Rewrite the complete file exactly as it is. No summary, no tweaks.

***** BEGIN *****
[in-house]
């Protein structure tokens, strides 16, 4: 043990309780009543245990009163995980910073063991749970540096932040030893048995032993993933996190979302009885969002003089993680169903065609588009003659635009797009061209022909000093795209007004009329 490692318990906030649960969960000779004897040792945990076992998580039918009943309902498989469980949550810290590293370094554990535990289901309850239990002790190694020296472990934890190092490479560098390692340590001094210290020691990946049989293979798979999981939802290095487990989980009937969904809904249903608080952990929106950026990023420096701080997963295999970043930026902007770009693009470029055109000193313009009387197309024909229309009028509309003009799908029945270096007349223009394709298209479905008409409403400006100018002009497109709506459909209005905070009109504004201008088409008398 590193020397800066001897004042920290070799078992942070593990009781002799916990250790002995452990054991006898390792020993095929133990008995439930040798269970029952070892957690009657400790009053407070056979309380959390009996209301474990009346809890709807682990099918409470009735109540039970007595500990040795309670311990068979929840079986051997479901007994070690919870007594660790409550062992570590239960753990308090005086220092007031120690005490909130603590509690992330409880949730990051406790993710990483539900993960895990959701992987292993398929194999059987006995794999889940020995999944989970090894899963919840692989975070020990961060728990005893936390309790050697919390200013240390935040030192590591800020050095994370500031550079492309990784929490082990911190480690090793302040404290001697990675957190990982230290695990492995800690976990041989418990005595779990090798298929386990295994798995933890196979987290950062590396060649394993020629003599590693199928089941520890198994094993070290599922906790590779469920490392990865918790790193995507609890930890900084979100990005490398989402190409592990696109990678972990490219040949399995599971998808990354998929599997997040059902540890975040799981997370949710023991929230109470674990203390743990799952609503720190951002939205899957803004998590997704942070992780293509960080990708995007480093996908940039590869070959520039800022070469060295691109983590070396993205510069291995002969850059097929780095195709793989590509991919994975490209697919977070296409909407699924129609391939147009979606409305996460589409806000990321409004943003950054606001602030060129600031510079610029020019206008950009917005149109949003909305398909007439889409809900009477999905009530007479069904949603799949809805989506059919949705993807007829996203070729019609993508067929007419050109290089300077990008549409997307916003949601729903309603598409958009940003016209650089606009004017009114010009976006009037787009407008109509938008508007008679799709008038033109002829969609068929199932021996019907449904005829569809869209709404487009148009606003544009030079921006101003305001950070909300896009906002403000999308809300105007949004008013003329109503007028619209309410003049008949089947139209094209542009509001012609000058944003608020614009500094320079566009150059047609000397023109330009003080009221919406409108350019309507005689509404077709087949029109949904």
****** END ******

[in-house]
């Protein structure tokens, strides 16, 4: 043990309780009543245990009163995980910073063991749970540096932040030893048995032993993933996190979302009885969002003089993680169903065609588009003659635009797009061209022909000093795209007004009329 490692318990906030649960969960000779004897040792945990076992998580039918009943309902498989469980949550810290590293370094554990535990289901309850239990002790190694020296472990934890190092490479560098390692340590001094210290020691990946049989293979798979999981939802290095487990989980009937969904809904249903608080952990929106950026990023420096701080997963295999970043930026902007770009693009470029055109000193313009009387197309024909229309009028509309003009799908029945270096007349223009394709298209479905008409409403400006100018002009497109709506459909209005905070009109504004201008088409008398 590193020397800066001897004042920290070799078992942070593990009781002799916990250790002995452990054991006898390792020993095929133990008995439930040798269970029952070892957690009657400790009053407070056979309380959390009996209301474990009346809890709807682990099918409470009735109540039970007595500990040795309670311990068979929840079986051997479901007994070690919870007594660790409550062992570590239960753990308090005086220092007031120690005490909130603590509690992330409880949730990051406790993710990483539900993960895990959701992987292993398929194999059987006995794999889940020995999944989970090894899963919840692989975070020990961060728990005893936390309790050697919390200013240390935040030192590591800020050095994370500031550079492309990784929490082990911190480690090793302040404290001697990675957190990982230290695990492995800690976990041989418990005595779990090798298929386990295994798995933890196979987290950062590396060649394993020629003599590693199928089941520890198994094993070290599922906790590779469920490392990865918790790193995507609890930890900084979100990005490398989402190409592990696109990678972990490219040949399995599971998808990354998929599997997040059902540890975040799981997370949710023991929230109470674990203390743990799952609503720190951002939205899957803004998590997704942070992780293509960080990708995007480093996908940039590869070959520039800022070469060295691109983590070396993205510069291995002969850059097929780095195709793989590509991919994975490209697919977070296409909407699924129609391939147009979606409305996460589409806000990321409004943003950054606001602030060129600031510079610029020019206008950009917005149109949003909305398909007439889409809900009477999905009530007479069904949603799949809805989506059919949705993807007829996203070729019609993508067929007419050109290089300077990008549409997307916003949601729903309603598409958009940003016209650089606009004017009114010009976006009037787009407008109509938008508007008679799709008038033109002829969609068929199932021996019907449904005829569809869209709404487009148009606003544009030079921006101003305001950070909300896009906002403000999308809300105007949004008013003329109503007028619209309410003049008949089947139209094209542009509001012609000058944003608020614009500094320079566009150059047609000397023109330009003080009221919406409108350019309507005689509404077709087949029109949904």